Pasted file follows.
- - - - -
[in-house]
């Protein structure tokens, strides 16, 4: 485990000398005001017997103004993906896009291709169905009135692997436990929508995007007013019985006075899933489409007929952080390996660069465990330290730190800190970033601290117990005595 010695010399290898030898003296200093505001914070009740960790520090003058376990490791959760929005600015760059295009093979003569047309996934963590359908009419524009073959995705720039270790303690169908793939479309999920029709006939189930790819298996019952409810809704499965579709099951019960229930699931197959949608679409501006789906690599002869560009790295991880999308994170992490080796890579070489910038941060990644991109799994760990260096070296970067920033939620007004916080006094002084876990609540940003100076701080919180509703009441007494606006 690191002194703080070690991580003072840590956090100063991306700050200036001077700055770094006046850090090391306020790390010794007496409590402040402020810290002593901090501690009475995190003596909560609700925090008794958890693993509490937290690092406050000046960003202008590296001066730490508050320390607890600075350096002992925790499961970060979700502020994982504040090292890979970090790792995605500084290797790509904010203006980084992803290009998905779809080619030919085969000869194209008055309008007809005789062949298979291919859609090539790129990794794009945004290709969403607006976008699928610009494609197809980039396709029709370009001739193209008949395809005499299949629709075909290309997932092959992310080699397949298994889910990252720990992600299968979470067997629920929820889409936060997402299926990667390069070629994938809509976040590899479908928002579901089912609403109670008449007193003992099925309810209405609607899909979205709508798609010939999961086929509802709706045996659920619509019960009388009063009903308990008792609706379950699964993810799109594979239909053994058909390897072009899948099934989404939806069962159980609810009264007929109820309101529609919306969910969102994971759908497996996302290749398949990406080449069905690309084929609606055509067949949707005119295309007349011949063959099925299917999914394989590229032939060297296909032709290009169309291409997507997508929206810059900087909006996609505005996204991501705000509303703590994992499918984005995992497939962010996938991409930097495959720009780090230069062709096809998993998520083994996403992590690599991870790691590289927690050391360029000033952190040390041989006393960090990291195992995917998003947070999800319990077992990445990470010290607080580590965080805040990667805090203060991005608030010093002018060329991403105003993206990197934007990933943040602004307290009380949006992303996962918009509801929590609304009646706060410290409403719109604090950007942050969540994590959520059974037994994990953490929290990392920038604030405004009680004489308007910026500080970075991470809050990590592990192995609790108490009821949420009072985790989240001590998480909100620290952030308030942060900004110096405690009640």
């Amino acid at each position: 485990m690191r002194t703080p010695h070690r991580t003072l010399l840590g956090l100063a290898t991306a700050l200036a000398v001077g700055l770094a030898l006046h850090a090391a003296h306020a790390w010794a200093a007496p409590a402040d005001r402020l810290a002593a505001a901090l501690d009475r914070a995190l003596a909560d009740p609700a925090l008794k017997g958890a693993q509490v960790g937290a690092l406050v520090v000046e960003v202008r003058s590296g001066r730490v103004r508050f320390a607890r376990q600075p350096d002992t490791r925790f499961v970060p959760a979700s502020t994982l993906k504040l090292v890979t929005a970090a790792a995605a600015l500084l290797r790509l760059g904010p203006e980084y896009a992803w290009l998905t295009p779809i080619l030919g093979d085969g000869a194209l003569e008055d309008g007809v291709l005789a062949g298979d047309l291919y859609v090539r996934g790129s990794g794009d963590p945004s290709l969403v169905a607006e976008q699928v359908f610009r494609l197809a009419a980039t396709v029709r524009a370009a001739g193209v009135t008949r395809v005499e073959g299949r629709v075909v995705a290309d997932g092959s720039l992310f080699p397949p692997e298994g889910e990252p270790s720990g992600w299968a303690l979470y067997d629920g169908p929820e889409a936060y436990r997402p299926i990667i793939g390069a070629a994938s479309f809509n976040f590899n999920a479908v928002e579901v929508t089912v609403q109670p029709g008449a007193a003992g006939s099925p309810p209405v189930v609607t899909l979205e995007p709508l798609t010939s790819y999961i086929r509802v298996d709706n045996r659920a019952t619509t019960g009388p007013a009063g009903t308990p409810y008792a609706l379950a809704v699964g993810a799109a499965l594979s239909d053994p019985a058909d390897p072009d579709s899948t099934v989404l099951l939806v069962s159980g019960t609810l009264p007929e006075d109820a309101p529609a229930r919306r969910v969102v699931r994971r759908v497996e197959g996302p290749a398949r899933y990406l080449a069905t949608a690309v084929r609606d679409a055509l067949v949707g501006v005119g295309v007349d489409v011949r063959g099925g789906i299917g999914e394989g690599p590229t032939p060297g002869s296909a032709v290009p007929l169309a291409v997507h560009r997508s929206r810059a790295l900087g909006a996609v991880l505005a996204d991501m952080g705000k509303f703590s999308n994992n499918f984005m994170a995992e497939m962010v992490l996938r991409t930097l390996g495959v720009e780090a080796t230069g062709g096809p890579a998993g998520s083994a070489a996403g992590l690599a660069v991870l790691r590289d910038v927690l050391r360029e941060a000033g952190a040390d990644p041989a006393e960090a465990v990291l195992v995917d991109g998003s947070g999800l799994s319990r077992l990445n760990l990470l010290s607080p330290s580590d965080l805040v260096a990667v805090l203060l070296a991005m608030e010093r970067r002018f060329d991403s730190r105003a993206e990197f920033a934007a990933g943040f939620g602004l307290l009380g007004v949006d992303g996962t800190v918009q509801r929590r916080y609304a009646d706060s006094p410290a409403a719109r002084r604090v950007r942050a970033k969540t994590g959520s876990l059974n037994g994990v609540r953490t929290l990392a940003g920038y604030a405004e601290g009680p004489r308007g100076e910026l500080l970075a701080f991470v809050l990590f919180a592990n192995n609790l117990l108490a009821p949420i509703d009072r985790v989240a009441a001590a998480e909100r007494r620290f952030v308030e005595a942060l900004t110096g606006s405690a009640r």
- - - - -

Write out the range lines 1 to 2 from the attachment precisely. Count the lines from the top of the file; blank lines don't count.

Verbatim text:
[in-house]
């Protein structure tokens, strides 16, 4: 485990000398005001017997103004993906896009291709169905009135692997436990929508995007007013019985006075899933489409007929952080390996660069465990330290730190800190970033601290117990005595 010695010399290898030898003296200093505001914070009740960790520090003058376990490791959760929005600015760059295009093979003569047309996934963590359908009419524009073959995705720039270790303690169908793939479309999920029709006939189930790819298996019952409810809704499965579709099951019960229930699931197959949608679409501006789906690599002869560009790295991880999308994170992490080796890579070489910038941060990644991109799994760990260096070296970067920033939620007004916080006094002084876990609540940003100076701080919180509703009441007494606006 690191002194703080070690991580003072840590956090100063991306700050200036001077700055770094006046850090090391306020790390010794007496409590402040402020810290002593901090501690009475995190003596909560609700925090008794958890693993509490937290690092406050000046960003202008590296001066730490508050320390607890600075350096002992925790499961970060979700502020994982504040090292890979970090790792995605500084290797790509904010203006980084992803290009998905779809080619030919085969000869194209008055309008007809005789062949298979291919859609090539790129990794794009945004290709969403607006976008699928610009494609197809980039396709029709370009001739193209008949395809005499299949629709075909290309997932092959992310080699397949298994889910990252720990992600299968979470067997629920929820889409936060997402299926990667390069070629994938809509976040590899479908928002579901089912609403109670008449007193003992099925309810209405609607899909979205709508798609010939999961086929509802709706045996659920619509019960009388009063009903308990008792609706379950699964993810799109594979239909053994058909390897072009899948099934989404939806069962159980609810009264007929109820309101529609919306969910969102994971759908497996996302290749398949990406080449069905690309084929609606055509067949949707005119295309007349011949063959099925299917999914394989590229032939060297296909032709290009169309291409997507997508929206810059900087909006996609505005996204991501705000509303703590994992499918984005995992497939962010996938991409930097495959720009780090230069062709096809998993998520083994996403992590690599991870790691590289927690050391360029000033952190040390041989006393960090990291195992995917998003947070999800319990077992990445990470010290607080580590965080805040990667805090203060991005608030010093002018060329991403105003993206990197934007990933943040602004307290009380949006992303996962918009509801929590609304009646706060410290409403719109604090950007942050969540994590959520059974037994994990953490929290990392920038604030405004009680004489308007910026500080970075991470809050990590592990192995609790108490009821949420009072985790989240001590998480909100620290952030308030942060900004110096405690009640």